Summary: These words of our Lord Jesus when rightly interpreted and applied, will open the door to greater Christian service, and to a closer walk with God.

Lord, Increase Our Faith

Scripture: Luke 17:1-10

Text: Luke 17:5 “And the disciples aid unto the Lord, “Increase our faith”.”


These words of our Lord Jesus when rightly interpreted and applied, will open the door to greater Christian service, and to a closer walk with God.

I. In these verses our Lord would have us know the great sinfulness of putting stumbling blocks in the way of other souls.

A. Our Lord says: “It is impossible but that offenses will come. But woe unto him through whom they come. It were better for him that a millstone were hanged about his neck and he cast into the sea than that he should offend one of these little ones.” Human nature and the world being as it is, it is wishful thinking to expect that there will be no offenses. There will be offenses as long as the world stands. The Greek word translated here as offenses is rendered elsewhere in the New Testament as ‘stumbling block’, ‘occasion to fall’, and ‘occasion of stumbling’.

The permanence and universality of offenses in the present world does not lessen the guilt of those who cause them. Our Lord says, “But woe unto him through whom they come.” This woe has probably a wide application it includes all who cause Christ’s people to stumble and be discouraged from the fiercest persecutor like Nero, down to the least inconsistent believer. Men cause offenses to come not only when they persecute believers but also when they try to sidetrack them from serving Christ. But this is not all. Professing Christians do it by inconsistencies in their professions. We do it when we make our testimony unlovely before our neighbors by conduct not in keeping with our Christian profession. Our neighbors may not attend our church or understand our doctrines but they understand our Christian practice.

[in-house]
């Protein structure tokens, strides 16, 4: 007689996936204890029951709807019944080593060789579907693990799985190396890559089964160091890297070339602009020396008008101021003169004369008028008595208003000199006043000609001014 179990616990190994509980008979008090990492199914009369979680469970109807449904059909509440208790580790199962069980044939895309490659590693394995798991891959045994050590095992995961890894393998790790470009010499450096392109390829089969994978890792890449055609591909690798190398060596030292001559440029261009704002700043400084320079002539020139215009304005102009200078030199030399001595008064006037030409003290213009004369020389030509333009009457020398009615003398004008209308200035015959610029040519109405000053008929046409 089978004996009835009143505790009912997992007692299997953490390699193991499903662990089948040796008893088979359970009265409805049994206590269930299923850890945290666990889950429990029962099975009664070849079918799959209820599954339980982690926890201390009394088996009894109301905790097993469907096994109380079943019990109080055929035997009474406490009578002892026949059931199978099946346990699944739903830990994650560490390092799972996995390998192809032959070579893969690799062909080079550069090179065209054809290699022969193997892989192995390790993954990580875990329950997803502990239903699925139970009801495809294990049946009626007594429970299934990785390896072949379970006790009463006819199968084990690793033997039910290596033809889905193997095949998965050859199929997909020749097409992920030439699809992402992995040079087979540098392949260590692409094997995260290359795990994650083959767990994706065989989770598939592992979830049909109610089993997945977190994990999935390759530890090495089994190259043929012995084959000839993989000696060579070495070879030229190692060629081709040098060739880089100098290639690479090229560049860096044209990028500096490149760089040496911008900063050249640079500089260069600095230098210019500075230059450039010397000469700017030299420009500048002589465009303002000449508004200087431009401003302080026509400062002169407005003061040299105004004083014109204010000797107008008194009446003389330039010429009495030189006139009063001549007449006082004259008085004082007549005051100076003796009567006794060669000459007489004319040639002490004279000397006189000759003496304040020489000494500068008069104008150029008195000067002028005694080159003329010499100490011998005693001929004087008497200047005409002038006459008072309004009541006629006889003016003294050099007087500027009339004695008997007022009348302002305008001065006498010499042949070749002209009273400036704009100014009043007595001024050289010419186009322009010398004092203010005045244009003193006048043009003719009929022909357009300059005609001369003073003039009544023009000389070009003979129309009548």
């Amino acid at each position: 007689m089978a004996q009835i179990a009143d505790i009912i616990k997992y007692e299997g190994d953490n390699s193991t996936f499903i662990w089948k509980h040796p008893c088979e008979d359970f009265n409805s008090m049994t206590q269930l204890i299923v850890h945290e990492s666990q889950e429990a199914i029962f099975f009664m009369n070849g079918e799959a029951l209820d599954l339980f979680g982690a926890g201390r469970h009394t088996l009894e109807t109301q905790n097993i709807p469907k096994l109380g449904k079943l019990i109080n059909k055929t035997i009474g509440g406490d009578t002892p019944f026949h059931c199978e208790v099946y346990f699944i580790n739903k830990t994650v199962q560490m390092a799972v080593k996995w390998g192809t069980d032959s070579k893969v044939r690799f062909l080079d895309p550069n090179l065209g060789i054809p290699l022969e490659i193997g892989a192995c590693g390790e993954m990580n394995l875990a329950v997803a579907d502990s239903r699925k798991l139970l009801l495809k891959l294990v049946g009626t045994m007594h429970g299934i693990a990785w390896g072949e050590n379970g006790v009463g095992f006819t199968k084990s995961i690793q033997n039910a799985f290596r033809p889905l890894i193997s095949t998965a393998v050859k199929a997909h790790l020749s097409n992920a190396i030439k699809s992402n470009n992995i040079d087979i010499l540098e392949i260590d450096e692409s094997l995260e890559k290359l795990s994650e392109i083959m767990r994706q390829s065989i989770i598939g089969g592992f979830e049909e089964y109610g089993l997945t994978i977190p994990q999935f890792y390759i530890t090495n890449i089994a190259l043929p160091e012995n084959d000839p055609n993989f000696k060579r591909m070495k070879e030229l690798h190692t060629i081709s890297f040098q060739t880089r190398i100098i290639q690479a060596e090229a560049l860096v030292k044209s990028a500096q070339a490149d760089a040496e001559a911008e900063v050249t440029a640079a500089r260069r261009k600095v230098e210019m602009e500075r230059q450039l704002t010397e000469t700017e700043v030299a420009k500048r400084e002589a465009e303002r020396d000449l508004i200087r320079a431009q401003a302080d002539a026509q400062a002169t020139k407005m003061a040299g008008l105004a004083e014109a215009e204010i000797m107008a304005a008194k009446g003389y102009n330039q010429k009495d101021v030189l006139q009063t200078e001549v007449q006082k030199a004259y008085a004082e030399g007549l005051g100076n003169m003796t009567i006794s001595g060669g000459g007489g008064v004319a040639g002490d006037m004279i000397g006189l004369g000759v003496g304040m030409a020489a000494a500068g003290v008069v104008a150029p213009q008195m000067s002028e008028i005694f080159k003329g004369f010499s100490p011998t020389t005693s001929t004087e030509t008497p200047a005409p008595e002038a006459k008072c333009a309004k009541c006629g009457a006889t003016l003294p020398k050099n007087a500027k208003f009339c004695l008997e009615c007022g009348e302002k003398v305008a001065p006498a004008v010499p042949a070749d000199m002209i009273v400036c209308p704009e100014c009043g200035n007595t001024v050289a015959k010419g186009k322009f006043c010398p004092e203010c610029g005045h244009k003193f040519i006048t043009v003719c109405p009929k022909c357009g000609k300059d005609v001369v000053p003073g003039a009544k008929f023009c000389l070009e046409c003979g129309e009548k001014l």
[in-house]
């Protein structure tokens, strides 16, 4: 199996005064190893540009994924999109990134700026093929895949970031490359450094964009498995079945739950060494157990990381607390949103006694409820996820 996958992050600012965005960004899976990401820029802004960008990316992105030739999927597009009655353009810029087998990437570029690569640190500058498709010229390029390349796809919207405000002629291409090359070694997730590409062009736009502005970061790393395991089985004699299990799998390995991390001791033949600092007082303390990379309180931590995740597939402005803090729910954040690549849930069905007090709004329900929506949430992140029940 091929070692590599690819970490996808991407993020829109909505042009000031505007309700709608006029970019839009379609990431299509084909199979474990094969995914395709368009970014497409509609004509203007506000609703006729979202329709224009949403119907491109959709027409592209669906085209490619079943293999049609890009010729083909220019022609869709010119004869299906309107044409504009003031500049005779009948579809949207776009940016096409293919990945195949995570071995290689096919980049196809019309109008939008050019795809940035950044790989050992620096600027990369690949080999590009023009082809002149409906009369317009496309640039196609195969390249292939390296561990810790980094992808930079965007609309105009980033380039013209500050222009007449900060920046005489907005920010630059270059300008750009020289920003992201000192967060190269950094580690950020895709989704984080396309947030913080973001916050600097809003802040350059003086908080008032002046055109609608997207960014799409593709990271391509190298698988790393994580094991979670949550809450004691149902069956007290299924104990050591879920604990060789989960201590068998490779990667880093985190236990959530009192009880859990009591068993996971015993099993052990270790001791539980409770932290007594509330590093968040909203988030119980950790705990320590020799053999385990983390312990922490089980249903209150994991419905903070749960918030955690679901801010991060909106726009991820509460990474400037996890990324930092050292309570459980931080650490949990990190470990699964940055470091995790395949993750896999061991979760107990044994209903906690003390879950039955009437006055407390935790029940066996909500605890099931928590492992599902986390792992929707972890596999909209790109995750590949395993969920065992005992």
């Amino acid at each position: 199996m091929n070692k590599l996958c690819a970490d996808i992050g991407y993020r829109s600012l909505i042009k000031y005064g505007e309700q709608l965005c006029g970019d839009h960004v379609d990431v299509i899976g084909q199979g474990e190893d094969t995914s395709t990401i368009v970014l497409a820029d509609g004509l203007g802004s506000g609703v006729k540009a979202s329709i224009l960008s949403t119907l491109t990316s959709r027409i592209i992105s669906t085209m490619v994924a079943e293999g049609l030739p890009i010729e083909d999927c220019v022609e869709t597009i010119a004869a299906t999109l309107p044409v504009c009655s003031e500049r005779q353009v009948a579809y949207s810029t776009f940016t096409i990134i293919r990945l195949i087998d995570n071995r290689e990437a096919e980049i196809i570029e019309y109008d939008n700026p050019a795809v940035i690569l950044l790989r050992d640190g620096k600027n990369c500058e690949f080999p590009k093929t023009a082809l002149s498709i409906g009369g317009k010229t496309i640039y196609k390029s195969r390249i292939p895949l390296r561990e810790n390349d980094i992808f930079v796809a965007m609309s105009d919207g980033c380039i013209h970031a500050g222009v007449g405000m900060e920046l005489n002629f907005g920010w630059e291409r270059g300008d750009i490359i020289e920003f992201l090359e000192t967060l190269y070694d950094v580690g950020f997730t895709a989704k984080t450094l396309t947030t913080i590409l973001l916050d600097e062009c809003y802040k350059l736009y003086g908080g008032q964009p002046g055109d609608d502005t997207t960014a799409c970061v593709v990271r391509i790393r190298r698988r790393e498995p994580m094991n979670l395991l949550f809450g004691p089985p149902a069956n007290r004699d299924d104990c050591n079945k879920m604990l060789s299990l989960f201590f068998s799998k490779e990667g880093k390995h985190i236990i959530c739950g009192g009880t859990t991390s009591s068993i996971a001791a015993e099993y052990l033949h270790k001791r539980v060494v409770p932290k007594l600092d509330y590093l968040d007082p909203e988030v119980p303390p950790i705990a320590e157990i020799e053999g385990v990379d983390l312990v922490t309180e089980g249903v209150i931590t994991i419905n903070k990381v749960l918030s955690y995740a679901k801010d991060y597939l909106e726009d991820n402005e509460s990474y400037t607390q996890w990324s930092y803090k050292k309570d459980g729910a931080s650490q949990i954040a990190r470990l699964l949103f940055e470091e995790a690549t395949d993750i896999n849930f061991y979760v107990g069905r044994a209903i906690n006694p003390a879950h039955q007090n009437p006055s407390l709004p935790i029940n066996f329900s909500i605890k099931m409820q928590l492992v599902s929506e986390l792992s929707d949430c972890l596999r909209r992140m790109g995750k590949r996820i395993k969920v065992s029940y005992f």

Billy Cinron, all-American football player, says, “When a football player is offside his whole team is penalized.” And it’s like that when a man drinks alcoholic beverages. His drinking too often brings penalties that are costly, grievous and sometimes tragic, to his family, his employer, his friends and neighbors, and in fact to all who are in teamwork with him in any way...I am a total abstainer from all alcoholic beverages because I don’t want anyone else to suffer in my being offside. We could add lying, cheating, stealing, gossiping, backbiting, bitterness, wrath, anger, evil speaking, malice, and other traits to alcoholic beverages. Tolerate any of these and the whole Christian team will be penalized.

B. This sin of offense against which our Lord pronounces a ‘woe’ was the sin of David. When he had broken the seventh commandment and stolen another man’s wife, the prophet Nathan said to him, (Isaiah 12:14) “You have given great occasion to the enemies of the Lord to blaspheme.” (To insult God.) In Romans 2:24 it was the sin Paul charged against the Jews when he said, “The name of God is blasphemed among the Gentiles through you.” In I Corinthians 10:32, it is the sin of which Paul frequently entreats Christians to beware. “Give none offense, neither to the Jews, nor to the Gentiles, nor to the church of God.”

C. The subject is a deeply searching one and unhappily a very common sin among professing Christians. Over and over again in John’s first Epistle we read, little children love one another. “Hereby, perceive we the love of God because He laid down His life for us, and we ought to lay down our lives for the brethren. Beloved, let us love one another; for love is of God. And every one that loveth is born of God and knoweth God. If any man say, I love God and hateth is brother, he is a liar; For he that loveth not his brother whom he hath seen, how can he love God whom he hath not seen?”

Let us apply these words to our own lives. Are we doing good or harm to the cause of Christ? Do we really love with that love so ably described in 1st Corinthians 13, that love which among other things suffers long and is kind in return; does not envy, is not puffed up, that love which does not grasp, is not easily provoked, is not out to get its own way. That love which does not rejoice when a fellow Christian stumbles, that love which rejoices in the truth, that love which endureth all things and does not strike back.

Is our love like this kind of love? It’s easy to say yes, my love is just like that. Would your neighbors be able to say it? Would your friend sand relatives be able to say it? Would your enemies be able to say it? Would the other members on the team be able to say it? Or are they being penalized by your interpretation of Christ’s command to love one another?

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